Highly appreciated by the people, in 1934 he was elected mayor by the people in Băneasa village – today the district of the same name – without even running as candidate. He offered schoolarships to hard-working students in Băneasa and a few hundred people with various hardships benefited of his philantropic nature: he lent money for recovering homes, for medical care services or helped people with buying food and wood for the winter.

Starting with 1936 he was president of the Ilfov Medical Board, and after two years, in 1938, he was also president of the national Medical Board. At the same time, he was concerned with banishing illegal medical activities, and took steps against closing down cosmetics salons running with unqualified staff and also fought against impostors who, by speculating the naivety of the people, were practicing magnetism or telepathy. He was a scavenger hunter of “peasant doctors” – known as witches, midwifes, crones – and with regards to this he published a study called The Social Danger of Occult Practices, especially on mental health.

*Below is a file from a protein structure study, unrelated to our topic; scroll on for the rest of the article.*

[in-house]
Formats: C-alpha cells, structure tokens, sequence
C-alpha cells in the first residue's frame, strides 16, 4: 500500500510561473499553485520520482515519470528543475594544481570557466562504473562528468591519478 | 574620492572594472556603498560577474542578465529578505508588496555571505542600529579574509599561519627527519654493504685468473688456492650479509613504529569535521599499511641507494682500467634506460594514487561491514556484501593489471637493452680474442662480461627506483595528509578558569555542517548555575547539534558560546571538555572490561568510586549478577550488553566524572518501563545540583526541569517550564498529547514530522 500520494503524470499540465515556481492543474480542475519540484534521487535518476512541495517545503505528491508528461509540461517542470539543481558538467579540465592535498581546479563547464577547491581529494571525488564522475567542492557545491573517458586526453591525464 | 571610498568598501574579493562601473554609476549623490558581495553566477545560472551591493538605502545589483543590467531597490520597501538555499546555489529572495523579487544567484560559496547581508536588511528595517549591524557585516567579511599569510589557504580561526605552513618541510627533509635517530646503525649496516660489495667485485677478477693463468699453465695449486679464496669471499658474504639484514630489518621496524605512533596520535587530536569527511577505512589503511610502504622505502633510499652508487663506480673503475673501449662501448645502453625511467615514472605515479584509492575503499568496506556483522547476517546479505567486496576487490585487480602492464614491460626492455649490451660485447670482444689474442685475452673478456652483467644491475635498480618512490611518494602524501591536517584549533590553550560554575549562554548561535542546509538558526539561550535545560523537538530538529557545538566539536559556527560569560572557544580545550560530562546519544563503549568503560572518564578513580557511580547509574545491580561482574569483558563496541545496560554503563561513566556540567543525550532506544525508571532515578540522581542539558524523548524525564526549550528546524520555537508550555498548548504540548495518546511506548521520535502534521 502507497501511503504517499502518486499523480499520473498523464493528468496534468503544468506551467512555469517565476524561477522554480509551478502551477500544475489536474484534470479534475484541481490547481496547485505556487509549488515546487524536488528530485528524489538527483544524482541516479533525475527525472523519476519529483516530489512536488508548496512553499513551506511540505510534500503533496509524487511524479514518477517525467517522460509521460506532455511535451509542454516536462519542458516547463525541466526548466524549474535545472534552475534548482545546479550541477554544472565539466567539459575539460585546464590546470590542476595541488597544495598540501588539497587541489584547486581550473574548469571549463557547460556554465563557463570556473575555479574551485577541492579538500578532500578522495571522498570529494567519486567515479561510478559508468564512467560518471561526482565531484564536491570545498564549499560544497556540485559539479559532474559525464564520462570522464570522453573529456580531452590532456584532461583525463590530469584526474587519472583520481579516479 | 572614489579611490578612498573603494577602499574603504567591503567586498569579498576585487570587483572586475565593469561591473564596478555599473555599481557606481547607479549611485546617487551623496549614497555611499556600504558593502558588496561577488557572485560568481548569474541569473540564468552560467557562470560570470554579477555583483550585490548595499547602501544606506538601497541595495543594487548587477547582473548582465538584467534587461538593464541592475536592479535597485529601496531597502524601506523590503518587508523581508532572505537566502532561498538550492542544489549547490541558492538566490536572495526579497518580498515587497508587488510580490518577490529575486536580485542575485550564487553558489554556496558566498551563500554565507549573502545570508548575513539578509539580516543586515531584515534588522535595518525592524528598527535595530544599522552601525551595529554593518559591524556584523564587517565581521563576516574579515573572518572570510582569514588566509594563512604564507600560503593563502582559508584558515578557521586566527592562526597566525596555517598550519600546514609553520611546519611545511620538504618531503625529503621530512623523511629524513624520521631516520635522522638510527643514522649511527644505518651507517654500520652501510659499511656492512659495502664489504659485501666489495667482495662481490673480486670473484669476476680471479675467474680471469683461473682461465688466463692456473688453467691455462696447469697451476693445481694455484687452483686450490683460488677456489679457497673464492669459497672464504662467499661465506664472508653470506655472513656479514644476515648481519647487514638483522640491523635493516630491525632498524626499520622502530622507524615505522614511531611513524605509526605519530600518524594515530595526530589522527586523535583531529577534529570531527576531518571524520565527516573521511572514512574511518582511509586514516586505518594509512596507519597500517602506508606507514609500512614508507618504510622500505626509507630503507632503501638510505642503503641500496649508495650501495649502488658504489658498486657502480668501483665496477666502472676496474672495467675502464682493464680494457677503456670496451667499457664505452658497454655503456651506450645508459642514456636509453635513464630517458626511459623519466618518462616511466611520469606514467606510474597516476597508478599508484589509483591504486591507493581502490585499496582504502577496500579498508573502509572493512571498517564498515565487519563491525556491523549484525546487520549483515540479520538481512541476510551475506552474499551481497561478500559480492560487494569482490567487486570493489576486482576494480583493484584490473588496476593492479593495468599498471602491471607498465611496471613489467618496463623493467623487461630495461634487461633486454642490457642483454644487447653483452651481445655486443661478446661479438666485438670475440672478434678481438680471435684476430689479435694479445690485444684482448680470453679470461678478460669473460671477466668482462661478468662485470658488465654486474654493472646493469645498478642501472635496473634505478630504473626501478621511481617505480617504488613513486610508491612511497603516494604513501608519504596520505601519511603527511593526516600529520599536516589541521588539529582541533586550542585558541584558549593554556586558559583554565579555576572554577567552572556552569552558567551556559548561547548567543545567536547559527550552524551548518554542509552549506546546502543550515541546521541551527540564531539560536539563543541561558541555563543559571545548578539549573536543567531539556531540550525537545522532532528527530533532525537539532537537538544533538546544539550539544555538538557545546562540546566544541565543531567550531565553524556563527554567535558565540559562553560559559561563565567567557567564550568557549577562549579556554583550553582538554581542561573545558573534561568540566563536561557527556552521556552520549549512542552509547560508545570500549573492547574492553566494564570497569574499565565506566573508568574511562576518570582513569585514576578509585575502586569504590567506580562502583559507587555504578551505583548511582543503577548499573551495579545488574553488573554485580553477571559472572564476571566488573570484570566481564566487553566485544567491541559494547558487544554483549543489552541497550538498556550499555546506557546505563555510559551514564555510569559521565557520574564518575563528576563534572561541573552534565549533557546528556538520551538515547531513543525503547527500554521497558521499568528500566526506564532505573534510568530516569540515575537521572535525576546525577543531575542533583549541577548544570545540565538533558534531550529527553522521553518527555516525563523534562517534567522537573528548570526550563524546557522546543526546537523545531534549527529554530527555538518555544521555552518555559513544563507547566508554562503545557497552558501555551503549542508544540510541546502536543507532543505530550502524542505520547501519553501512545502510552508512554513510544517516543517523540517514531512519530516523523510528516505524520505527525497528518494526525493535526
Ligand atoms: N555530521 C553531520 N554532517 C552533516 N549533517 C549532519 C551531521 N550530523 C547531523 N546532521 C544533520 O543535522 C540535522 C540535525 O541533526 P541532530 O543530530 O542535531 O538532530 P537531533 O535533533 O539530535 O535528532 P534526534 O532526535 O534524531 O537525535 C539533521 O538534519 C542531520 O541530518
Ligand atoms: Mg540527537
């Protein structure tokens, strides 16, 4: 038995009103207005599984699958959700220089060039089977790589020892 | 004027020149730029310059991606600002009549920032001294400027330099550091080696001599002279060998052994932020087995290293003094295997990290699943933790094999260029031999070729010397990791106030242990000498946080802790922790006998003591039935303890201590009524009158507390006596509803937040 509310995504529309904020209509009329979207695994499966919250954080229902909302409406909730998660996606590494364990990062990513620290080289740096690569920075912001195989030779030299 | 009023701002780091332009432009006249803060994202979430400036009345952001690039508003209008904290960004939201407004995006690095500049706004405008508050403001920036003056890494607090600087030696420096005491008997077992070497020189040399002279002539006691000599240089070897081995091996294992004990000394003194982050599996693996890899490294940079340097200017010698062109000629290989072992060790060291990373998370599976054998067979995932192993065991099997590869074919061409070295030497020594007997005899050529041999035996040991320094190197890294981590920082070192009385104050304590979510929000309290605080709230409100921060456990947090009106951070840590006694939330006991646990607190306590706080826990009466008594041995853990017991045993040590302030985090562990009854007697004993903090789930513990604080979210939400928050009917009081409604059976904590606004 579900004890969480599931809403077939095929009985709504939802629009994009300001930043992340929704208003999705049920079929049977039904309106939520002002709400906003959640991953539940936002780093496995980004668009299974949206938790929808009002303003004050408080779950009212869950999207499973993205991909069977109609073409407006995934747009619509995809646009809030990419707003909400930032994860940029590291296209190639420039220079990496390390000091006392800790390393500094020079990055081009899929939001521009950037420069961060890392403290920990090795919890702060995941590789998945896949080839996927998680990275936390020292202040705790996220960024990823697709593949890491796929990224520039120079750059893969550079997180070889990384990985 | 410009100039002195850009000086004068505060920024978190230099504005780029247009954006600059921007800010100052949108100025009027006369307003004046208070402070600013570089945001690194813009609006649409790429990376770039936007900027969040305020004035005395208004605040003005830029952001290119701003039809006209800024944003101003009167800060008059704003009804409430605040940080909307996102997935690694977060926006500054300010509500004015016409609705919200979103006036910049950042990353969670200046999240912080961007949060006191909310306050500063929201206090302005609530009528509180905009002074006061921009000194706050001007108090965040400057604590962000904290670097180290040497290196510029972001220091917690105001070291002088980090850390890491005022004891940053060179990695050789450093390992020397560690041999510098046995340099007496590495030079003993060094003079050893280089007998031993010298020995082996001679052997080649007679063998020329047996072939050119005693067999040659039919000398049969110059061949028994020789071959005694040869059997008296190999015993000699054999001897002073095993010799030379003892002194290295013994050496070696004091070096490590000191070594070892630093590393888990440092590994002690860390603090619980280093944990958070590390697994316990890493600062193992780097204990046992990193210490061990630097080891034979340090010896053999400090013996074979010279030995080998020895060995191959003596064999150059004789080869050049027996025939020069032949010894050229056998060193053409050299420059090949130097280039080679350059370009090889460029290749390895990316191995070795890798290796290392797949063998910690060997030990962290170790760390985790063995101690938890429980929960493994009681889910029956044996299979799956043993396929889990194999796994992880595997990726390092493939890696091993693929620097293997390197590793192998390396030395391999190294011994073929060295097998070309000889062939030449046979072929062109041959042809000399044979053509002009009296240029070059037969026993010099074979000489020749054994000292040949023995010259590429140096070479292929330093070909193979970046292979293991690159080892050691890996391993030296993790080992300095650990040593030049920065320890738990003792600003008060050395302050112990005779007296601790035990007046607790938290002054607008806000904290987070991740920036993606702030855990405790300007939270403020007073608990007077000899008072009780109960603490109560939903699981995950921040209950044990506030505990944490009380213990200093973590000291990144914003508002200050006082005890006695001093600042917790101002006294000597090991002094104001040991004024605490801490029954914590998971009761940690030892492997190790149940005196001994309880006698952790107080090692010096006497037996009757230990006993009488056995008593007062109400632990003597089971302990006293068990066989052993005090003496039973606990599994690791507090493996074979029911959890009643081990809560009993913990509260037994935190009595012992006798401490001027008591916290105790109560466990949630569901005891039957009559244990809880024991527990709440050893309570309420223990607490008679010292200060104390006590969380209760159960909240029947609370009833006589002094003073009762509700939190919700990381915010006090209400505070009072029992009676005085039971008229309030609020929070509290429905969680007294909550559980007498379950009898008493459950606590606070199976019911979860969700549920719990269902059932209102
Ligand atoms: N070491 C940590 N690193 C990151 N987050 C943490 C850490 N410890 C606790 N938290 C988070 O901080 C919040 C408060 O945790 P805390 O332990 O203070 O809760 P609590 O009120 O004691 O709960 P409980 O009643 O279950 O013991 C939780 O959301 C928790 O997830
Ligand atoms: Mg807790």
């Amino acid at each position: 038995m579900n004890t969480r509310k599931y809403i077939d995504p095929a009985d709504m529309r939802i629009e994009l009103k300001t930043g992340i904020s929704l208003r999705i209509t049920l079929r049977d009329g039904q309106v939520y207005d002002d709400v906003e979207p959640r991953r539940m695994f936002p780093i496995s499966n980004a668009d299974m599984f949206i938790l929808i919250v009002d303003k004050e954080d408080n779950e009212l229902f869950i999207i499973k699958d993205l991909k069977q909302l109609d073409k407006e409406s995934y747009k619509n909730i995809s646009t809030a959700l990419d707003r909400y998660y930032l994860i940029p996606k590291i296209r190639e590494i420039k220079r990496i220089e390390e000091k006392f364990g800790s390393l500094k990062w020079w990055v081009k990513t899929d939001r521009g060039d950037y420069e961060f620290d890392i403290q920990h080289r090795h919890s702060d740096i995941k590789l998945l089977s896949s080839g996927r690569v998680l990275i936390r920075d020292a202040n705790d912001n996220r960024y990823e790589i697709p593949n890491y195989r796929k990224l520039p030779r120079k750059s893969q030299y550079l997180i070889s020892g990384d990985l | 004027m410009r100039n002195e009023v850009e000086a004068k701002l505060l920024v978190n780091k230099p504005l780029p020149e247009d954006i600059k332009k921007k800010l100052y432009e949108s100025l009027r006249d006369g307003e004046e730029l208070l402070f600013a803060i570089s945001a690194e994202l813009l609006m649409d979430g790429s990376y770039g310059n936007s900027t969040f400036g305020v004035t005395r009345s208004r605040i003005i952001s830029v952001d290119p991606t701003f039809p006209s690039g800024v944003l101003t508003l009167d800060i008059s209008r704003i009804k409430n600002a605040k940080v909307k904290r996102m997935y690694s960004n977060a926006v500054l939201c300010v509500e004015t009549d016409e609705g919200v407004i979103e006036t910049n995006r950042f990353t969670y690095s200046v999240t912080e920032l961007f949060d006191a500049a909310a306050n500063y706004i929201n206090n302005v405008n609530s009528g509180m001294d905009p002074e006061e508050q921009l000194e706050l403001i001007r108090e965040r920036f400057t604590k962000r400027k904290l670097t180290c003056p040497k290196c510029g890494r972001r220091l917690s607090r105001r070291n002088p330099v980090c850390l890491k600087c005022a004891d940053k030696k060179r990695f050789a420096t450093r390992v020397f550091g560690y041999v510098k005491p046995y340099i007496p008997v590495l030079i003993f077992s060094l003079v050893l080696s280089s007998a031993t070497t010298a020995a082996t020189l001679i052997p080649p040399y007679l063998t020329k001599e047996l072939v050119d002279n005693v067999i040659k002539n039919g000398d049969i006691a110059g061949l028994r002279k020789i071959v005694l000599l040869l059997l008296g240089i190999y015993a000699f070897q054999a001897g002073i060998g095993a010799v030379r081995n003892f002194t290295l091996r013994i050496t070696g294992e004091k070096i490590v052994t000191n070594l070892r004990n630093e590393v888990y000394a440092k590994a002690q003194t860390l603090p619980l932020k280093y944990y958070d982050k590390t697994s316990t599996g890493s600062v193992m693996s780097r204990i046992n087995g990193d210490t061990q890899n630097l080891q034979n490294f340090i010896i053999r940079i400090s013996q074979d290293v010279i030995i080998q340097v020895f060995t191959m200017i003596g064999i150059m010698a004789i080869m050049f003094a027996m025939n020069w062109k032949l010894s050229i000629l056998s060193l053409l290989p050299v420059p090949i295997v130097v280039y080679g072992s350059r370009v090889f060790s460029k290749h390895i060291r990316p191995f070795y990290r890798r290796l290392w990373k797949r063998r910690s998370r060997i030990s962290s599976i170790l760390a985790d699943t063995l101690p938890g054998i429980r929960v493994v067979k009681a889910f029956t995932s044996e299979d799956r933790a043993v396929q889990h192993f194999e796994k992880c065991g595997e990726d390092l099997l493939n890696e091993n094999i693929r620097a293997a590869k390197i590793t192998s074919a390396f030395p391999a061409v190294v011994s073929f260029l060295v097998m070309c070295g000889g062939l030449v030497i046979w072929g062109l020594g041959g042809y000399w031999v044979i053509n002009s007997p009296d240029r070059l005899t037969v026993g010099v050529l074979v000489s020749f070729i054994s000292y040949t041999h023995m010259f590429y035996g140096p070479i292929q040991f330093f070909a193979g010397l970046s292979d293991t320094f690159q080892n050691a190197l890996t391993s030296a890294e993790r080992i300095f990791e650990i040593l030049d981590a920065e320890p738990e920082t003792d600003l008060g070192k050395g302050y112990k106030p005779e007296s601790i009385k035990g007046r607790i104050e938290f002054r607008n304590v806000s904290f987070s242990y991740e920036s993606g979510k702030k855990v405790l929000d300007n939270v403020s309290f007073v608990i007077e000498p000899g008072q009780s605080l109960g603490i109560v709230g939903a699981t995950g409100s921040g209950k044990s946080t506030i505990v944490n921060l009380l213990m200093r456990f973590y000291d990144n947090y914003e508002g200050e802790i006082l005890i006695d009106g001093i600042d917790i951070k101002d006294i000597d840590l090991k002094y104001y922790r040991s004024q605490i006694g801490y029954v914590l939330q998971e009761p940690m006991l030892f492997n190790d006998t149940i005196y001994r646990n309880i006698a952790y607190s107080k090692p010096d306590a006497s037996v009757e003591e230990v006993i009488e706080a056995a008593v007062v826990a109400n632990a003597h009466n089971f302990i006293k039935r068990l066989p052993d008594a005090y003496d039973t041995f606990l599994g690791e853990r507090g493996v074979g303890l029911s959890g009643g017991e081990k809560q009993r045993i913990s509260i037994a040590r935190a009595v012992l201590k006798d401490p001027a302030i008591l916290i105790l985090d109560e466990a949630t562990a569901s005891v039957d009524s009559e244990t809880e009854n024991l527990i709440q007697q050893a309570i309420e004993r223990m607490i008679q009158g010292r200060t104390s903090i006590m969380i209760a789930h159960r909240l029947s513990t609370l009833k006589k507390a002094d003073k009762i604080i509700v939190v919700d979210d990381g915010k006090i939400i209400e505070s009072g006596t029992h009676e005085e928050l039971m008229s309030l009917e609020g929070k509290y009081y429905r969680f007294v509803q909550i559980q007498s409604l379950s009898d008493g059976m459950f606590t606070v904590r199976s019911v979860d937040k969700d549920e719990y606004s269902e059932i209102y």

His medical activity was completed by his passion for art. This way, in 1904 he launched a project of building a Romanian folk-style house close to the northern barrier of the city. The building, designed by his good friend, architect Cristofi Cerchez, presents elements of traditional and European style. First of all, the architect used the compositional urban syntax, with a heightened level and an attic, which gave the façade a unified look and a compact interior division of rooms of various sizes. From traditional architecture he borrowed the tower on the southern part, inspired by the cula in Oltenia, fortified with an abutment. This element gives originality to the building among other neo-Romanian buildings. On the upper level there is a prolonged terrace, made up of two contrasting elements: an Italian loggia and a folk-style porch. They are separated on the inside, as the façade keeps its unified look, but the decorating elements showcase the identity of the style that they belong to. Thus we come across twisted columns and incised pillars, fretted stone panels with acanthus leaves and jagged head pieces with apotropaic motifs.